Unfiltered: John stands from the table. His mother frowns.

Since the reader is already following John’s perspective, the reader will fill in the blank in the above example and infer that John sees his mother frown. You do not need to spell it out for the reader with the filter word "see."

In some cases, however, you cannot cut the filter word without revising the sentence more drastically. In these cases, try to put yourself in the character’s shoes and describe what they experience, rather than using the filter word to do the heavy lifting for you. For example:

Filtered: She felt the cold wind nipping her face. She felt faint.

Unfiltered: The cold wind nipped her face. Her vision blurred, and she swayed, fighting to remain upright.

You cannot simply cut the word “faint” in the sentence “she felt faint.” Instead, you have to dig deeper and really describe what the character is experiencing. The result is a more detailed and immersive piece of prose.

Exceptions to the Rule

Every writing rule has its exceptions, and so it should come as no surprise that filter words can be necessary or even desirable in some cases. According to fiction editor and proofreader Louise Harnby, “when used intentionally, [filter words] have a layering effect that can enrich a novel.” You may choose to use filter words in your manuscript in order to:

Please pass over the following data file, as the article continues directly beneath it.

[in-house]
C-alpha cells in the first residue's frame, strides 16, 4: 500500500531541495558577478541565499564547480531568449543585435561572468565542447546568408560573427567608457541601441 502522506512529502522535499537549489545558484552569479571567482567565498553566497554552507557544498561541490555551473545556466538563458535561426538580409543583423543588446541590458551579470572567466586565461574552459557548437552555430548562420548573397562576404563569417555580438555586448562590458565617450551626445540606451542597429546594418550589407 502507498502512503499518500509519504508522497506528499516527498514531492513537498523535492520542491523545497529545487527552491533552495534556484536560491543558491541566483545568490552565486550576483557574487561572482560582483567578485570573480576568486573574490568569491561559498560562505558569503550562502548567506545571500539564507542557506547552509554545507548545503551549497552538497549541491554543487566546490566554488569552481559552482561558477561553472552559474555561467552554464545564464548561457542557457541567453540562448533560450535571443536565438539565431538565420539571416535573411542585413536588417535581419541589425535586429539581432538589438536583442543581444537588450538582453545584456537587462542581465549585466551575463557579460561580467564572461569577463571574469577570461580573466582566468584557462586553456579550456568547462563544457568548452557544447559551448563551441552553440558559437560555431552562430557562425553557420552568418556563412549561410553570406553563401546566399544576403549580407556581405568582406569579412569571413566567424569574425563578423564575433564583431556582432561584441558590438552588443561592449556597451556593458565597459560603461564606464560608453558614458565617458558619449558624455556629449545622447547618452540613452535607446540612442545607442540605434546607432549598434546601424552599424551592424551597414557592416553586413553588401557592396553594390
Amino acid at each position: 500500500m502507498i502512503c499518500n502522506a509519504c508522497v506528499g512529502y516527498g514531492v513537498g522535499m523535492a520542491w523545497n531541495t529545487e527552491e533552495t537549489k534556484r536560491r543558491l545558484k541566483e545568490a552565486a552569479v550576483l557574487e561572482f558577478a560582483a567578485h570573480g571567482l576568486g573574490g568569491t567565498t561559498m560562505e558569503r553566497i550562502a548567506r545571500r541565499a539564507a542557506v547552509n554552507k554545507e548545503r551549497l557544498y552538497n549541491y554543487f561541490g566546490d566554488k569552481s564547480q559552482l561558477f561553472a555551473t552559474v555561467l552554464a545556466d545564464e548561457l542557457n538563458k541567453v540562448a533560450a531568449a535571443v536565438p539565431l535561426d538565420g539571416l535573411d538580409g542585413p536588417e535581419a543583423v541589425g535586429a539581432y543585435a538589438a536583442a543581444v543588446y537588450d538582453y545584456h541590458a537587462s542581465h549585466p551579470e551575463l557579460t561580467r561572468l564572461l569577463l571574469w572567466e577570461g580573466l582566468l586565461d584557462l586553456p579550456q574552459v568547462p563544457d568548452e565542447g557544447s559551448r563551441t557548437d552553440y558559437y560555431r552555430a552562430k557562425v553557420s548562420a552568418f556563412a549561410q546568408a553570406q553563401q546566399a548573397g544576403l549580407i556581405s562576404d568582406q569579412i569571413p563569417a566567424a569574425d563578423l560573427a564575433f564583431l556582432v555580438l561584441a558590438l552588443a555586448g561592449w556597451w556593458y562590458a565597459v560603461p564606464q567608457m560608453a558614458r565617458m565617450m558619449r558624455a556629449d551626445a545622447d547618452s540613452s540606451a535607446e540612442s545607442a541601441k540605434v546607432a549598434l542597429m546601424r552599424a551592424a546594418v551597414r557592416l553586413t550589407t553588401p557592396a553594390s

• Add necessary clarity. Sometimes, it’s essential to know what the character sees/thinks/hears. Other times, there simply isn’t a better way to write the sentence.

  • Deepen character voice, especially in first person narration. A filter word might not be necessary to the meaning of your sentence, but it may be the most accurate way to reflect how your character thinks or speaks.

  • Move the perspective further away. If you’re writing a third person omniscient narrative, for example, you could use a filter word to intentionally create the effect of narrative distance as you begin to “zoom in” on a new POV character or “zoom out” on an old one. 

  • Ease tension. By creating narrative distance, filter words lessen the immediacy of the scene, allowing you to ease tension.

  • Introduce a new tone, particularly a contemplative one. While “she wondered” might not be necessary to the meaning of your sentence, for example, this filter word can create a sense of deliberation that adds to your intended tone.

  • Strengthen texture or flow. Variety is the spice of life, and peppering your narrative with occasional filters is one way you might choose to mix up your writing and word choice.

In Conclusion

When used unintentionally, filter words can seriously harm your writing and break reader immersion by creating narrative distance. Thus, filter words are usually frowned upon as a harmful barrier between your characters and your readers. However, sometimes filter words are necessary or even desirable for your prose. The key lies in your intention, so be extra vigilant in deciding where and how you want to use filter words in your story.

Still Have Questions?

Let me know! I'm always happy to answer comments, or you can reach out to me at my contact page.